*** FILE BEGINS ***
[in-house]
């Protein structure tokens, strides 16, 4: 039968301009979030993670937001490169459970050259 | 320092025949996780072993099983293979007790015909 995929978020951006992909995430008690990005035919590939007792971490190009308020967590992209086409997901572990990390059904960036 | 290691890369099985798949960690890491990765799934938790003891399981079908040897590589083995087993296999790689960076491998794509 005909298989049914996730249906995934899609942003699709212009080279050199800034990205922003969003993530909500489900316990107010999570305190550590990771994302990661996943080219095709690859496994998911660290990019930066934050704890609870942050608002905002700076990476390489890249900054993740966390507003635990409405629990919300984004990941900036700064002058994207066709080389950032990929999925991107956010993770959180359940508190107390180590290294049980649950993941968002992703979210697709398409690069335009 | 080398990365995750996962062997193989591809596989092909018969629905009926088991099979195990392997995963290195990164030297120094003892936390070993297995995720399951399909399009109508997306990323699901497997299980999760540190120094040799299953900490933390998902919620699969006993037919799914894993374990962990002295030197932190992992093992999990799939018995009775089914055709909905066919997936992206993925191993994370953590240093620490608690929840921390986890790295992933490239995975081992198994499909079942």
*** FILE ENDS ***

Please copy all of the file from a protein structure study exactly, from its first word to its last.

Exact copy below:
[in-house]
């Protein structure tokens, strides 16, 4: 039968301009979030993670937001490169459970050259 | 320092025949996780072993099983293979007790015909 995929978020951006992909995430008690990005035919590939007792971490190009308020967590992209086409997901572990990390059904960036 | 290691890369099985798949960690890491990765799934938790003891399981079908040897590589083995087993296999790689960076491998794509 005909298989049914996730249906995934899609942003699709212009080279050199800034990205922003969003993530909500489900316990107010999570305190550590990771994302990661996943080219095709690859496994998911660290990019930066934050704890609870942050608002905002700076990476390489890249900054993740966390507003635990409405629990919300984004990941900036700064002058994207066709080389950032990929999925991107956010993770959180359940508190107390180590290294049980649950993941968002992703979210697709398409690069335009 | 080398990365995750996962062997193989591809596989092909018969629905009926088991099979195990392997995963290195990164030297120094003892936390070993297995995720399951399909399009109508997306990323699901497997299980999760540190120094040799299953900490933390998902919620699969006993037919799914894993374990962990002295030197932190992992093992999990799939018995009775089914055709909905066919997936992206993925191993994370953590240093620490608690929840921390986890790295992933490239995975081992198994499909079942």